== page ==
Whereas optical imaging is a true molecular imaging modality, methods of imaging with light are constrained by their limited depth penetration. However, different applications for optical imaging will be seen in the near future to supplement the diagnostic tools in abdominal imaging. Surface-weighted reflection techniques can easily be integrated into endoscopic or laparoscopic imaging techniques . Moreover, hand-held devices comparable to ultrasound transducers should be available soon, thus offering considerable tissue penetration. Combining these sensors with specific (molecular) optical contrast agents will greatly enhance the diagnostic possibilities for abdominal imaging. Moreover, perioperative imaging can be envisioned using dual-labeled (i.e., labeled with MR and optical contrast agents) probes . A combination of preoperative MRI and intraoperative fluorescence reflectance imaging could facilitate preoperative surgical planning and intraoperative quality control . This imaging paradigm could also be applied to preoperative nodal staging and intraoperative metastatic node detection in diseases such as prostate, testicular, and renal cancers, which show frequent abdominal nodal involvement [83, 84].
Many molecular structures have been targeted by optical contrast agents. The feasibility of targeting neuroendocrine tumors with modified cyanine dyes has been demonstrated and might be combined with endoscopic or tomographic optical imaging methods. The design of other fluorochromes with tumor-specific affinity ligands should be straightforward and provide a wide range of specific agents for noninvasive tissue characterization. In this context, a multi-wavelength imaging approach that covers different fluorochromes (and thus molecular targets) simultaneously can be envisioned .
Smart protease-sensing probes can be exploited to detect tumor associated enzymes, which are very relevant for local tumor progression and metastatic tumor spread [86, 87, 88, 89, 90, 91]. Clinical data have suggested that tumoral protease expression correlates with tumor aggressiveness and clinical outcome [92, 93, 94]. In colon cancer, for example, cathepsin-B and matrix metalloproteinase have been found to be upregulated within the invasive tumor margins [95, 96, 97, 98]. In line with this observation is the fact that even premalignant gastrointestinal lesions can be detected by enzyme-sensing molecular beacons . Clinical and experimental studies have demonstrated that highly invasive cancers express higher levels of proteases compared with less invasive tumor types [92, 93, 94, 99, 100, 101]. Tumor invasiveness was correlated with protease-related fluorescence signal in one study . A grading of tumor type according to protease load can be envisioned with protease-sensing optical probes. Moreover, protease imaging would be an efficient tool for imaging inflammatory processes such as autoimmune disease. A detection of atherosclerotic plaques by cathepsin-B imaging and visualization of inflammatory activity in a rheumatoid arthritis model could be described with these approaches [102, 103].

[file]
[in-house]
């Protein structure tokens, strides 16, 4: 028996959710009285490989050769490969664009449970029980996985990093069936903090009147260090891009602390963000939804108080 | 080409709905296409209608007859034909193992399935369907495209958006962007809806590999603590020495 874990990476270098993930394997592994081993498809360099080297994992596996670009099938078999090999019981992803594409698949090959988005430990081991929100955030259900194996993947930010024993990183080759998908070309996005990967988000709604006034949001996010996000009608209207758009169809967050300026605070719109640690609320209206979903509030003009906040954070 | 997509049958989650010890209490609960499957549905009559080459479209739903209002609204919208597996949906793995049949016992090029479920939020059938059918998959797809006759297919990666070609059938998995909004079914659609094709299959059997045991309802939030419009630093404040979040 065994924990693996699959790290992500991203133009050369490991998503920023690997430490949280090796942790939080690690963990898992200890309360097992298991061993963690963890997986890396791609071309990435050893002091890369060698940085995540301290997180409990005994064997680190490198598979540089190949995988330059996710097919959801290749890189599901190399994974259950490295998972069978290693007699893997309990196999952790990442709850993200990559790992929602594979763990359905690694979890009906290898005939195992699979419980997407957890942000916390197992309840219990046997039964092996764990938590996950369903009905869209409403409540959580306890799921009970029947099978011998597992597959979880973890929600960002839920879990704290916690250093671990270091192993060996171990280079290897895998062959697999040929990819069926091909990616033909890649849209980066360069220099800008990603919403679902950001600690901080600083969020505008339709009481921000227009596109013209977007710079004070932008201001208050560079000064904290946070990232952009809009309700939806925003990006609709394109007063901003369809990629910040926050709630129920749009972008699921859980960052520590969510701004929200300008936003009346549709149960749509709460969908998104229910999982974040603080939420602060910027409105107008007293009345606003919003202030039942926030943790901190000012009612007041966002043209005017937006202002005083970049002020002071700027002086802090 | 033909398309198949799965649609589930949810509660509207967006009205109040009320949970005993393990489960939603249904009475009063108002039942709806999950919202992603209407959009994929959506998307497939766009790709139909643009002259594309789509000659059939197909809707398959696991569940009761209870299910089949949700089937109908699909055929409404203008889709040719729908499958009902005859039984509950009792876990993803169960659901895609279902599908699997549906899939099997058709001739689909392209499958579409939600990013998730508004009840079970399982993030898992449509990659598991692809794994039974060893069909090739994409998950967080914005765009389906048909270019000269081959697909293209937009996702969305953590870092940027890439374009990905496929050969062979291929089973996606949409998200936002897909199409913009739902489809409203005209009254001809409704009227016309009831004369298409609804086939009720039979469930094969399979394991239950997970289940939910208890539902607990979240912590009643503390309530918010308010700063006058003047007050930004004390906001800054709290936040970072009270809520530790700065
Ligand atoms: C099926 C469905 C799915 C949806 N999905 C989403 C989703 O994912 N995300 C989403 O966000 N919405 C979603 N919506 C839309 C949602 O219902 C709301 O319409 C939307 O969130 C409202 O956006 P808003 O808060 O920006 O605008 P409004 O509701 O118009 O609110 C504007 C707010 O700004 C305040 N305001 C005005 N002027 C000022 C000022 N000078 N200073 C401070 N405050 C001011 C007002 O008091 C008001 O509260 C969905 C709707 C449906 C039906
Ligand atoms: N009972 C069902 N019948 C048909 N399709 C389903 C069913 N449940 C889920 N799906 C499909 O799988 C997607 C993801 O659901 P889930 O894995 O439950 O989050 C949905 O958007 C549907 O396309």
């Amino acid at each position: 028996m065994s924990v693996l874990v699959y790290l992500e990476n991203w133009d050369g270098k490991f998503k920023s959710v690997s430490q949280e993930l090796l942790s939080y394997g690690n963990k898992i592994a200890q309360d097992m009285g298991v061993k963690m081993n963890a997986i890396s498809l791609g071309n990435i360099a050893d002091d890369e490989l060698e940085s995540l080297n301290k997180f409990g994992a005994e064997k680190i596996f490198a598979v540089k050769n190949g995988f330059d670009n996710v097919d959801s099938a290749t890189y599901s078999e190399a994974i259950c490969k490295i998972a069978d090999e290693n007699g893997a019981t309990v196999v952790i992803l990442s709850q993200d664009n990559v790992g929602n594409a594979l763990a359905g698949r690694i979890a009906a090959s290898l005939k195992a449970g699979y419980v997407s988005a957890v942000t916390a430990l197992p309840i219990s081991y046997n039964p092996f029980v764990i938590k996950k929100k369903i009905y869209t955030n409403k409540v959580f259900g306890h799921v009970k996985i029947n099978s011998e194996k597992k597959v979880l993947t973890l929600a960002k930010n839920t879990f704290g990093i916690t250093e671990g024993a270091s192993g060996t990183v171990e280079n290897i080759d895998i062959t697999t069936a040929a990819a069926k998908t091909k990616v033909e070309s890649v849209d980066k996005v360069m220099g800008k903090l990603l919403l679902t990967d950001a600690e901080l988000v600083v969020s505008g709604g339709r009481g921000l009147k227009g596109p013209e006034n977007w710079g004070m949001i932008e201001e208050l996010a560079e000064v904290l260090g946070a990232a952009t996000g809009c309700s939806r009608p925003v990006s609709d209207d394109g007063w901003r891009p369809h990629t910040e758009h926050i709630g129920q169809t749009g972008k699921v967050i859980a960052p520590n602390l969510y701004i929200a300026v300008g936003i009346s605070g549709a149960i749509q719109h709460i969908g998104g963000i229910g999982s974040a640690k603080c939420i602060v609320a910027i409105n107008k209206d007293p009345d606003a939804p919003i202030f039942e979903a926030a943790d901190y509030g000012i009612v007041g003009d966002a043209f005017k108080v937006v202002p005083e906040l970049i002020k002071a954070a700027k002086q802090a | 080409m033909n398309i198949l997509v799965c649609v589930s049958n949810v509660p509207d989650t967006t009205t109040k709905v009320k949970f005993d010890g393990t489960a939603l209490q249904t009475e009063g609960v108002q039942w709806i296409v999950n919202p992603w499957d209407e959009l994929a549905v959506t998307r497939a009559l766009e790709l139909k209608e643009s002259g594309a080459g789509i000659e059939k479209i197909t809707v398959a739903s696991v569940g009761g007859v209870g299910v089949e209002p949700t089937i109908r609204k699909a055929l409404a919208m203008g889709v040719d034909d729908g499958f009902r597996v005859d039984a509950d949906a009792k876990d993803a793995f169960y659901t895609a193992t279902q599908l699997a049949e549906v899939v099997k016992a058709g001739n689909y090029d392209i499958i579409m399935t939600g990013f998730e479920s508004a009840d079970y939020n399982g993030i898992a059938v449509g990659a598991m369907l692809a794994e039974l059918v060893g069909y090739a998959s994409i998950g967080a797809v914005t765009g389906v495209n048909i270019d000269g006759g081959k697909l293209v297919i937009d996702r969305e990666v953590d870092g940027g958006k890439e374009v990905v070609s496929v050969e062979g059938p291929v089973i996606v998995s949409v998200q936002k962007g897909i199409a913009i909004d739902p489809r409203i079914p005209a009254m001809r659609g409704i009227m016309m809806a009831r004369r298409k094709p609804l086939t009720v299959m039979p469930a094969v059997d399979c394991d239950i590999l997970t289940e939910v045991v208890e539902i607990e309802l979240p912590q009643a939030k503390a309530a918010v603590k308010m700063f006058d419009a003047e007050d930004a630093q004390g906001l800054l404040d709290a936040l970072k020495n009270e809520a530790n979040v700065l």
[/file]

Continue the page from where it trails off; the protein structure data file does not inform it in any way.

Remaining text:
In conclusion, different molecular imaging approaches are being explored. Some imaging techniques have been adapted for clinical use (e.g., parametric MRI), and new molecular contrasting strategies will soon push the envelope to include relevant molecular information into routine clinical imaging. In this regard, optical imaging emerges as a novel imaging tool with an excellent sensitivity profile for molecular probing.